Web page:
Forrest Carter Message Board
rachel posts on 8/23/2009 8:56:13 PM
ok so i was supposed to read this book for high school but i just couldn't get into it. Can someone give me a detailed summary of the book? That would be wonderful!! Thanks to all that help out!
page posts on 3/5/2008 8:35:42 PM
this book is very goo and maybe just for me because i am 100 percent native american and i would recommend this book to every one of all ages
Mariah posts on 8/1/2007 12:55:00 AM
This book was an emotional rollercoaster that was very thrilling. I would reccomend this book to all ages who are interested. I was forced to read this book but after getting into it I had really enjoyed it and I hope the rest of you can get that chance too.
Amy posts on 11/1/2005 9:46:09 PM
I am doing a full year study of Forrest Carter, and will be reading all of his books. I am, however, looking for literary and biographical criticism of him, does anyone know any substantial articles and where I can find them?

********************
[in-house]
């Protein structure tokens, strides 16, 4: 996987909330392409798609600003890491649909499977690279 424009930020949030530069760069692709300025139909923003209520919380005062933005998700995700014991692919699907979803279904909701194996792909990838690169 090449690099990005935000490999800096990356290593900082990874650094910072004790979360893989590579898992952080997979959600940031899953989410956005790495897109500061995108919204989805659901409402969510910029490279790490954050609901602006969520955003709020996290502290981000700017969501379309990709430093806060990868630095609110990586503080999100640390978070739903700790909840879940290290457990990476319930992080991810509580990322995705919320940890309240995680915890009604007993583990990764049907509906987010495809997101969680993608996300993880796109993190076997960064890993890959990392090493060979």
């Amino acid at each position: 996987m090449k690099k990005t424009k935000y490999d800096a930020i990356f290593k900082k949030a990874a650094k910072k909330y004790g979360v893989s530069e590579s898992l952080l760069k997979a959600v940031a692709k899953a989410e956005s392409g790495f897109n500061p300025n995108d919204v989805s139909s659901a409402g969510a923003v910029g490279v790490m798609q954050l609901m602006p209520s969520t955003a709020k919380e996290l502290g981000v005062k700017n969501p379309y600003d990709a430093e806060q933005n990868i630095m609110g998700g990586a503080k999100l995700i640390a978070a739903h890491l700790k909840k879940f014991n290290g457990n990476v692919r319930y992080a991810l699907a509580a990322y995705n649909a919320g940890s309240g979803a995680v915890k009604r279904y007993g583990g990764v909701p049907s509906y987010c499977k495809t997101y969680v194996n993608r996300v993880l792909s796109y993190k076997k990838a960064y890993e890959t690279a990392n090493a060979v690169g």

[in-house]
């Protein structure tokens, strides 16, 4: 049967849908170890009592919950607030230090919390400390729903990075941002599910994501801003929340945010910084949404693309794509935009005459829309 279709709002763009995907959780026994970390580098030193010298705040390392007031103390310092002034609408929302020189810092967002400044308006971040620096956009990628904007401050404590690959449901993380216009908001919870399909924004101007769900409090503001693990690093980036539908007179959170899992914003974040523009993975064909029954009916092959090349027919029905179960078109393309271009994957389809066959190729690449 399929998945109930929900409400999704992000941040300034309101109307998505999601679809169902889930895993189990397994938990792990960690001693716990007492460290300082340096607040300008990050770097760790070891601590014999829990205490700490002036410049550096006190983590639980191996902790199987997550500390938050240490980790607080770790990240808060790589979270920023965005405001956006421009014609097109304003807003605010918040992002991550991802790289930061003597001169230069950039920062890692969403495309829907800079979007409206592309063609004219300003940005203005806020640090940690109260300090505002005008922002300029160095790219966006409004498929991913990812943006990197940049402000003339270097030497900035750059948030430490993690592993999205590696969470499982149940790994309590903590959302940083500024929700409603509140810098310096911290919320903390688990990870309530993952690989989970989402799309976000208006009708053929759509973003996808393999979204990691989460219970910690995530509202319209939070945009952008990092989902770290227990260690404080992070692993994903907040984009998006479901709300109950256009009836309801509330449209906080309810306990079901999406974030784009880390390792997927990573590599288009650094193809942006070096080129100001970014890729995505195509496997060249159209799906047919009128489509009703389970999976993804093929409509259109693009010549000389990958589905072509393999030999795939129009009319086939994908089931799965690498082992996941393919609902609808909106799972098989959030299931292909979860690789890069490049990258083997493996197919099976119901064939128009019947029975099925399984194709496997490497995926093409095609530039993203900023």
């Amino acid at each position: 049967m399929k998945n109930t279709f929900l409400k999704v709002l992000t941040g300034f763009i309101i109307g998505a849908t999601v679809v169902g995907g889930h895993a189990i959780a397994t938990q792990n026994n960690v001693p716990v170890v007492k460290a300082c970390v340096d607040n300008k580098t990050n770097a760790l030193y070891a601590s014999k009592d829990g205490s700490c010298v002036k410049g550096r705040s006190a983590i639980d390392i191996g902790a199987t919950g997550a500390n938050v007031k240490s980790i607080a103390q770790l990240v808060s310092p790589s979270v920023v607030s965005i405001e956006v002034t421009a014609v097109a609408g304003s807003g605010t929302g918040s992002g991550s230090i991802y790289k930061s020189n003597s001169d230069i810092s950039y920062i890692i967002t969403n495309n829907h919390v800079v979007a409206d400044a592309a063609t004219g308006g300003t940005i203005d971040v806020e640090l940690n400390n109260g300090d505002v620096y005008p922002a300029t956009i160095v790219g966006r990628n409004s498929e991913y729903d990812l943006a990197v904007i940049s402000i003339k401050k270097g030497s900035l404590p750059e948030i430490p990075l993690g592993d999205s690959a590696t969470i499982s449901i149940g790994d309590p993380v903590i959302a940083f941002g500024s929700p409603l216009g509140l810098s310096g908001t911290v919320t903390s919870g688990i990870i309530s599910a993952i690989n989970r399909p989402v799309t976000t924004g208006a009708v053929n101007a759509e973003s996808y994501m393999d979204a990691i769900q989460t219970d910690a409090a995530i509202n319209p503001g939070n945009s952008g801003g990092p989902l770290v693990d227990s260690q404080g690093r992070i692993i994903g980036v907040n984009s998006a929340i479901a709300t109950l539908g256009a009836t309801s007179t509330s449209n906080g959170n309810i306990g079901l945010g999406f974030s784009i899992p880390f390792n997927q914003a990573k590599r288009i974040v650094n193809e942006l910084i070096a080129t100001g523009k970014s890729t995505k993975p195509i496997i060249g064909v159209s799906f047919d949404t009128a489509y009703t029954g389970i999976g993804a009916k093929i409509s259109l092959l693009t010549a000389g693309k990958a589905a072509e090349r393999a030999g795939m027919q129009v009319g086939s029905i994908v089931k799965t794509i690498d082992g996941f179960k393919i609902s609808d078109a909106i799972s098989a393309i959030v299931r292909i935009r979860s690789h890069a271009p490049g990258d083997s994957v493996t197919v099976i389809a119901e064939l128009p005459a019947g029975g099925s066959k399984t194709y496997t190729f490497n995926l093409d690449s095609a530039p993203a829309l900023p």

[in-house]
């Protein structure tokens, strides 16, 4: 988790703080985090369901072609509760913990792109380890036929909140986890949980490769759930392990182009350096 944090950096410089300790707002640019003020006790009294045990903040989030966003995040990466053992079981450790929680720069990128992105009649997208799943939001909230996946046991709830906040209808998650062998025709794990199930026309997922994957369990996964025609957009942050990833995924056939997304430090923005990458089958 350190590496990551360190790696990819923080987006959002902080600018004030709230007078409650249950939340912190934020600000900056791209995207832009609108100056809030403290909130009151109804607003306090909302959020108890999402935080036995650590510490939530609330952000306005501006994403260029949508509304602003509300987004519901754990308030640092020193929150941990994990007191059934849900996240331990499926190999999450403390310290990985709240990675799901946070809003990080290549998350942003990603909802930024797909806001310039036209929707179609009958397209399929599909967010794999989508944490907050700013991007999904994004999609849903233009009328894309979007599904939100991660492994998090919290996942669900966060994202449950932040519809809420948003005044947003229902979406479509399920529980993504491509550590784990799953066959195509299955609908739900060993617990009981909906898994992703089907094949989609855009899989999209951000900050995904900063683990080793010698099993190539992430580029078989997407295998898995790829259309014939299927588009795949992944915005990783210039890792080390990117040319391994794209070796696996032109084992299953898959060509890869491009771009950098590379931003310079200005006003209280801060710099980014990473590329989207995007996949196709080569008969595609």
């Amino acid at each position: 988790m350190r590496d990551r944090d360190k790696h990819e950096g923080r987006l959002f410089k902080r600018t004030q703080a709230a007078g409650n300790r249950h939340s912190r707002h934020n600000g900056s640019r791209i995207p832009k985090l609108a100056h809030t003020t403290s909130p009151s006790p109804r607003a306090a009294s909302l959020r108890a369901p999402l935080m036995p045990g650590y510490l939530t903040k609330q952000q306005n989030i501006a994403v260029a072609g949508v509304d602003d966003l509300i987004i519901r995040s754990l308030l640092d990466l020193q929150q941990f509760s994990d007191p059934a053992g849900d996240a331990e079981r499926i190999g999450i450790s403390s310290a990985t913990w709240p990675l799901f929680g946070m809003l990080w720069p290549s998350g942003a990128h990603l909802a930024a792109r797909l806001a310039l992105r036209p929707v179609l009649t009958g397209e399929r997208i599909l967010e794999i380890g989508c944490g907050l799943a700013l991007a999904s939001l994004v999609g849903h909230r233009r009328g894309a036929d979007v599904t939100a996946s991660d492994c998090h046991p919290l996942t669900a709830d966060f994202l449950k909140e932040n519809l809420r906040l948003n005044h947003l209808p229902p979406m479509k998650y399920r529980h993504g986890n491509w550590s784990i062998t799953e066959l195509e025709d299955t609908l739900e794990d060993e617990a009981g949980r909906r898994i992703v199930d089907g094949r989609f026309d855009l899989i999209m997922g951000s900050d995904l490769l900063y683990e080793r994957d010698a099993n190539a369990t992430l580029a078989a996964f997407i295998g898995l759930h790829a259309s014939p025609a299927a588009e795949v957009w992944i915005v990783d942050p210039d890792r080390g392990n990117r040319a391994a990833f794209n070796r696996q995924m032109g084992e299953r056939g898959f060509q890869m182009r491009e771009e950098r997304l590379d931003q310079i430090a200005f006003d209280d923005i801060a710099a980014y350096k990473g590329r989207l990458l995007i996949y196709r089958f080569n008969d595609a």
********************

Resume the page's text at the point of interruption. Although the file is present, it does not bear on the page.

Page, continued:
Smantha posts on 6/22/2005 3:47:18 PM
This is a boring story and i think that who ever reads this is .... well thats your time.
Ann posts on 4/3/2005 4:16:39 PM
I have just finished re-reading The Education of Little Tree. My grandson really dones not like reading, and I wanted to recommend this to him. I was surprised to read some of the reviews of this book pointing out that the book was not autobiographical and condeming it as the writing of a white supremist. I cannot disagree with any of this but I feel that this book is charming and even if viewed as fiction, it is a wonderfully entertaining book.
Charlie posts on 2/22/2005 10:55:47 AM
Many works of literature and authors are not what they first seem. In the "Indian Literature" field I would mention Grey Owl and his many books on Canadian Indian life and nature. Grey Owl was an Englishman who moved to Canada and "remade" himself as an Ojibway Indian. Isn't one of the beauties of story telling that we are free from the restrictions of the "real" world and can remake ourselves into more heroic, loving people than we might be?
Amy posts on 2/16/2005 5:48:28 PM
I have read this book and it does not appear to be authentic. Some of the stories within the book, especially the one about the men in the black car being from Chicago, and therefore not from Illinois, was the sort of joke that white people in my youth used to make about black people. Forest Carter, we now know, was not a Cherokee, so why is this book still being read as serious literature in junior high and high schools?
Note: the views expressed here are only those of the posters.